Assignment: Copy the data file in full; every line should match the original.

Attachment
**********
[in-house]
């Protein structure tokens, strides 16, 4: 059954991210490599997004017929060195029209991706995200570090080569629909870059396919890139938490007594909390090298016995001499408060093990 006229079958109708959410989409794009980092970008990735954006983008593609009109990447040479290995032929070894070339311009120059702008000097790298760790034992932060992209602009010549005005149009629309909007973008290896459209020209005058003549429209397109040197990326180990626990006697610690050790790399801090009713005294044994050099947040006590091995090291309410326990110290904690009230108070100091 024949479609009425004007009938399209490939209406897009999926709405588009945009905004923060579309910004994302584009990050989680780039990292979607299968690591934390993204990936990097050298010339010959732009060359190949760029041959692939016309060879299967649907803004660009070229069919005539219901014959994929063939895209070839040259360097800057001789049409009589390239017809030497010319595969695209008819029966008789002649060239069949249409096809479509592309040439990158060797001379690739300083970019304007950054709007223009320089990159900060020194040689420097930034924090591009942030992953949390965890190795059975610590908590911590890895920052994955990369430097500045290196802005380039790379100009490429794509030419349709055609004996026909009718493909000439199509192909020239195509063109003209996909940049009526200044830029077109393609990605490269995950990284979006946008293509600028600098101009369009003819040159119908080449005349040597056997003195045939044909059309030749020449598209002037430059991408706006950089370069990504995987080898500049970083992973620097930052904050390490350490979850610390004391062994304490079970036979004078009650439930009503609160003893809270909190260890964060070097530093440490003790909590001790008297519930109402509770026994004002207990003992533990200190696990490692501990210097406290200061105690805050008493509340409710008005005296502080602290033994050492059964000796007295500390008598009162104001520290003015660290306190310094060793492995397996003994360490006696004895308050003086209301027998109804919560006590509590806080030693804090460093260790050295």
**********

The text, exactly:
[in-house]
């Protein structure tokens, strides 16, 4: 059954991210490599997004017929060195029209991706995200570090080569629909870059396919890139938490007594909390090298016995001499408060093990 006229079958109708959410989409794009980092970008990735954006983008593609009109990447040479290995032929070894070339311009120059702008000097790298760790034992932060992209602009010549005005149009629309909007973008290896459209020209005058003549429209397109040197990326180990626990006697610690050790790399801090009713005294044994050099947040006590091995090291309410326990110290904690009230108070100091 024949479609009425004007009938399209490939209406897009999926709405588009945009905004923060579309910004994302584009990050989680780039990292979607299968690591934390993204990936990097050298010339010959732009060359190949760029041959692939016309060879299967649907803004660009070229069919005539219901014959994929063939895209070839040259360097800057001789049409009589390239017809030497010319595969695209008819029966008789002649060239069949249409096809479509592309040439990158060797001379690739300083970019304007950054709007223009320089990159900060020194040689420097930034924090591009942030992953949390965890190795059975610590908590911590890895920052994955990369430097500045290196802005380039790379100009490429794509030419349709055609004996026909009718493909000439199509192909020239195509063109003209996909940049009526200044830029077109393609990605490269995950990284979006946008293509600028600098101009369009003819040159119908080449005349040597056997003195045939044909059309030749020449598209002037430059991408706006950089370069990504995987080898500049970083992973620097930052904050390490350490979850610390004391062994304490079970036979004078009650439930009503609160003893809270909190260890964060070097530093440490003790909590001790008297519930109402509770026994004002207990003992533990200190696990490692501990210097406290200061105690805050008493509340409710008005005296502080602290033994050492059964000796007295500390008598009162104001520290003015660290306190310094060793492995397996003994360490006696004895308050003086209301027998109804919560006590509590806080030693804090460093260790050295």